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Am I dumb to not open the can of oil I put in my car and check whether its heavy metal content is too high to be fresh oil? It's just not practical — if Google can mass-check things for me with TrickURI, it will very likely protect me (a professional programmer) against phishing. Let alone non-web professionals who are nonetheless experts in their field.

I'd rather my doctor and car mechanic and grocer get to focus on their areas of expertise than have to learn some baroque rules about links in their email.

I have no idea about the car oil thing. I don't own a car and rent one when I need one. All aspects of the maintenance and care of any car I might be driving I leave to its owners. Which is not that far from what Google are proposing - that someone else (Google) takes responsibility for the machine we're operating and makes sure it's safe.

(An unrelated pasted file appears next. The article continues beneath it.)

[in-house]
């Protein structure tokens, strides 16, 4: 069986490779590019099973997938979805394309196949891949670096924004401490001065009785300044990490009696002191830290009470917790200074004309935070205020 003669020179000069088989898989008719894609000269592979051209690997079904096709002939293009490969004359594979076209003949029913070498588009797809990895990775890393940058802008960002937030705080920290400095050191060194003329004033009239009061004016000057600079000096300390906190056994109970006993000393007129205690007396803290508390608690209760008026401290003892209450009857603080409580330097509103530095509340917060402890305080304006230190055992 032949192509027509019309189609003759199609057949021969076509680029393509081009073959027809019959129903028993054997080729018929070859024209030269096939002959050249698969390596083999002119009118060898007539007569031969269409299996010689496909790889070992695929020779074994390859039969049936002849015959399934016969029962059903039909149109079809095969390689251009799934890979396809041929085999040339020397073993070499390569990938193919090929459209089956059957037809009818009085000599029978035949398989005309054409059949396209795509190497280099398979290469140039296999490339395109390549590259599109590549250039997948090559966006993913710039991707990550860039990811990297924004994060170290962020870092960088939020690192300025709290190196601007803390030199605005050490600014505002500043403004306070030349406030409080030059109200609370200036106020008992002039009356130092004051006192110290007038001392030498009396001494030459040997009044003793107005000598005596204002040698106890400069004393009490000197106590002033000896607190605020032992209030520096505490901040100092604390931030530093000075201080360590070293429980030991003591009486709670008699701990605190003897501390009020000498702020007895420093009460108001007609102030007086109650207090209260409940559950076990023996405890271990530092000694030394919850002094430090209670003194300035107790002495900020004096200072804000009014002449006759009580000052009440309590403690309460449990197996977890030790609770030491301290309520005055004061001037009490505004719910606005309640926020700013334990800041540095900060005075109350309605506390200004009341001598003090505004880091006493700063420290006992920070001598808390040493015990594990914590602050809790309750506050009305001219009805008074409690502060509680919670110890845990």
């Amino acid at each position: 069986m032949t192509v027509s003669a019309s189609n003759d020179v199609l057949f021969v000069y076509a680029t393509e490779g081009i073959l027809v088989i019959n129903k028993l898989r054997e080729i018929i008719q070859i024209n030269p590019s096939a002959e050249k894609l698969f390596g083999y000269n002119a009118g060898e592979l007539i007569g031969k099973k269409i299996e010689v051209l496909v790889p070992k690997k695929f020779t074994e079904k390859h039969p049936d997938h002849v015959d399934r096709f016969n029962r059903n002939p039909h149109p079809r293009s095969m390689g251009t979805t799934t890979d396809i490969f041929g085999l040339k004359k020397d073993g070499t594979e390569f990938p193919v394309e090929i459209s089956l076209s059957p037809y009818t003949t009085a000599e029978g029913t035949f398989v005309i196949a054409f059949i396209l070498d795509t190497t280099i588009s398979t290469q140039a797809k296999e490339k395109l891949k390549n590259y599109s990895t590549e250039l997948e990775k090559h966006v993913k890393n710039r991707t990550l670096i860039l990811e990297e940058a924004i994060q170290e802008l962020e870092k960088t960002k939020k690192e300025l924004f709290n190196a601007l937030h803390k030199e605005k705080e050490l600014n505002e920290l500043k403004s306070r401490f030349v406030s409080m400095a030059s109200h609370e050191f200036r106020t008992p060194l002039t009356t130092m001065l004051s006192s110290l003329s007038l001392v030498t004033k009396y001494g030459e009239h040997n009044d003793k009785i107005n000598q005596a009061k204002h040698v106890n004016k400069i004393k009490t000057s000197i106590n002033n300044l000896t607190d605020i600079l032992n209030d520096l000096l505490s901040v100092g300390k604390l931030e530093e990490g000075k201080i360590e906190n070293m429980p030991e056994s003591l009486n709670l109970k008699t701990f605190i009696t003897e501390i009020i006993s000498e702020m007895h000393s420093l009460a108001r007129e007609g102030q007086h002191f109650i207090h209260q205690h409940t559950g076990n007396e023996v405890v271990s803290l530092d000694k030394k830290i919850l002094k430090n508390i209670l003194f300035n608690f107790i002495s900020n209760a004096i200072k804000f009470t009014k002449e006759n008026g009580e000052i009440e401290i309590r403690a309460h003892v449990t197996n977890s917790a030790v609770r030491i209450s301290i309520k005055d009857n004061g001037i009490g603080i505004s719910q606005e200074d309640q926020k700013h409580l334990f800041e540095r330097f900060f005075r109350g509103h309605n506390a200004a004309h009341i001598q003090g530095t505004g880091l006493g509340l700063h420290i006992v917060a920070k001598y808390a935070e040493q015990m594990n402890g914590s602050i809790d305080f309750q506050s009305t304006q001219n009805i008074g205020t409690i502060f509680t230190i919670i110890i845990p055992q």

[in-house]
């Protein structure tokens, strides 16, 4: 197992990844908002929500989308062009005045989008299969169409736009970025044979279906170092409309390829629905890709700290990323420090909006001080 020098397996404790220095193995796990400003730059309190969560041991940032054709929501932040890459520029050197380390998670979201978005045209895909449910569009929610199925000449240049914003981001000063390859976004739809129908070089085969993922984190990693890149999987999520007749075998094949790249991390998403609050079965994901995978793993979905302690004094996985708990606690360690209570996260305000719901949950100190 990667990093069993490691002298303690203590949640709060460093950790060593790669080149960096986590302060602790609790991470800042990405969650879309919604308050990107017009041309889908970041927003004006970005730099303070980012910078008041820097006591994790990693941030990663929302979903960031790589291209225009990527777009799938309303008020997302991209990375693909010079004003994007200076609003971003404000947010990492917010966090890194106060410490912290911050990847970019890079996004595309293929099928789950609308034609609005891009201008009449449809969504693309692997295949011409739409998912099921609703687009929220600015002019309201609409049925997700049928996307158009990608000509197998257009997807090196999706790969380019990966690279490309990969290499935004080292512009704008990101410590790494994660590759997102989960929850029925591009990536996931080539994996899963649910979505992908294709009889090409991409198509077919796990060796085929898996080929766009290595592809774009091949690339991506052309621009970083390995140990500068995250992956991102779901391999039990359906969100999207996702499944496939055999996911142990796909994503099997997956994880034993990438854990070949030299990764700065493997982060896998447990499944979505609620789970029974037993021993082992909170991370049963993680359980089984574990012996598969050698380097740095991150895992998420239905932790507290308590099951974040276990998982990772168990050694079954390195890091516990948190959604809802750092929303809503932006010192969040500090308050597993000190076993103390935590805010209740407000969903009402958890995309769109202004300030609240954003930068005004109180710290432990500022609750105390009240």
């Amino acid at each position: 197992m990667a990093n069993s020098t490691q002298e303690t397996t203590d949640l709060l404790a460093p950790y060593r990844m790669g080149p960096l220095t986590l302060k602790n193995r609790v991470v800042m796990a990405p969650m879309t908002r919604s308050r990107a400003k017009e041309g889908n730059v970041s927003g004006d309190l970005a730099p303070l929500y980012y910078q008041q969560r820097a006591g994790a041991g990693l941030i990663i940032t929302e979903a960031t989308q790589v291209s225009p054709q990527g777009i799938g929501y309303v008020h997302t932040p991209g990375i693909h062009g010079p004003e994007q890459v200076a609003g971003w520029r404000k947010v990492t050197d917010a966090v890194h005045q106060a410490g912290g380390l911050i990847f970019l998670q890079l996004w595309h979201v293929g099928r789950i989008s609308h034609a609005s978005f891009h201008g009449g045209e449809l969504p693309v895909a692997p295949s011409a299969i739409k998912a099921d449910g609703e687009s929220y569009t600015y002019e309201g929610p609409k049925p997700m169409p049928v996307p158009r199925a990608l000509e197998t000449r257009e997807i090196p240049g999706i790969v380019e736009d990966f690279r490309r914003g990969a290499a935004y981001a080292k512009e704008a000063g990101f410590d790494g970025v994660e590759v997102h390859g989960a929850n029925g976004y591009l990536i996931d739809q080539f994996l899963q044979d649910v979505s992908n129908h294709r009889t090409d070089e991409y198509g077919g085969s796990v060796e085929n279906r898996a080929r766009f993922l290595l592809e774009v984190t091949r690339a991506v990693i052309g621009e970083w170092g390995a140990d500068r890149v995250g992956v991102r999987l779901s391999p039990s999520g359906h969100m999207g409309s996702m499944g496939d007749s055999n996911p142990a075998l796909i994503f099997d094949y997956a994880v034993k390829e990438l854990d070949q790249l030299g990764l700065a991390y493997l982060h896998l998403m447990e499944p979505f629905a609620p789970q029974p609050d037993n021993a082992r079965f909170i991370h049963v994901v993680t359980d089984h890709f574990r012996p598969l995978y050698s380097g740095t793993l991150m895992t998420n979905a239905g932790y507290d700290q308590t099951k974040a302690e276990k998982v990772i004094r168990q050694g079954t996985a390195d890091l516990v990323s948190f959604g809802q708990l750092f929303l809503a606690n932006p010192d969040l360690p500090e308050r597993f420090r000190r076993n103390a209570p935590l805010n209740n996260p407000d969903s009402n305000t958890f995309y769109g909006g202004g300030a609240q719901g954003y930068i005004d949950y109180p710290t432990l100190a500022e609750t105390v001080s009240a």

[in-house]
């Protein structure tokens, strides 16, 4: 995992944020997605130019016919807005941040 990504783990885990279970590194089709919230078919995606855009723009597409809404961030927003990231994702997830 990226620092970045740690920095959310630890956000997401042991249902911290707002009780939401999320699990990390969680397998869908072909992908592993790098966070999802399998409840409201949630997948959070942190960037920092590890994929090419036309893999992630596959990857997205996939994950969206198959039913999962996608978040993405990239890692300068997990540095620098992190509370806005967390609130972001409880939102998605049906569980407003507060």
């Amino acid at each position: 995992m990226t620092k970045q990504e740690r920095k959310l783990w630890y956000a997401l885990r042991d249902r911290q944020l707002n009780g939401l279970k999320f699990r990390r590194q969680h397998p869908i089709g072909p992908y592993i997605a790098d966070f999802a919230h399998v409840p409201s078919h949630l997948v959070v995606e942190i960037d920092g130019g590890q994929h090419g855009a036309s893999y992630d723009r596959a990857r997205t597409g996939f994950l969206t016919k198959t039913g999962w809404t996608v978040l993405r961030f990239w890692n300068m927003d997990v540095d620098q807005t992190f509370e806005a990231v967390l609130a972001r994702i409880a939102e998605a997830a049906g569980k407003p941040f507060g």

The problem, of course, is that this trains us to be incapable, and leaves us incapacitated if anything goes wrong. If my rental car breaks down I have no idea what to do except ring the rental company and hope they can send someone to fix it. Likewise, if Google's filter makes a mistake (which it will) then the user has no ability to make any kind of decision on their own. They'll click on the fake bank, lose all their money, and whose responsibility will that be? Google won't pay them back - they just provided a free tool. The bank will want to shift responsibility ("you must have done something unsafe, Google stops all phishing attempts, so you must have told them your login details"). The net result is that while most people will be safer, some people will be in a worse position than they are now.

It doesn't solve any problems for anyone, it just makes us helpless if there is a problem.

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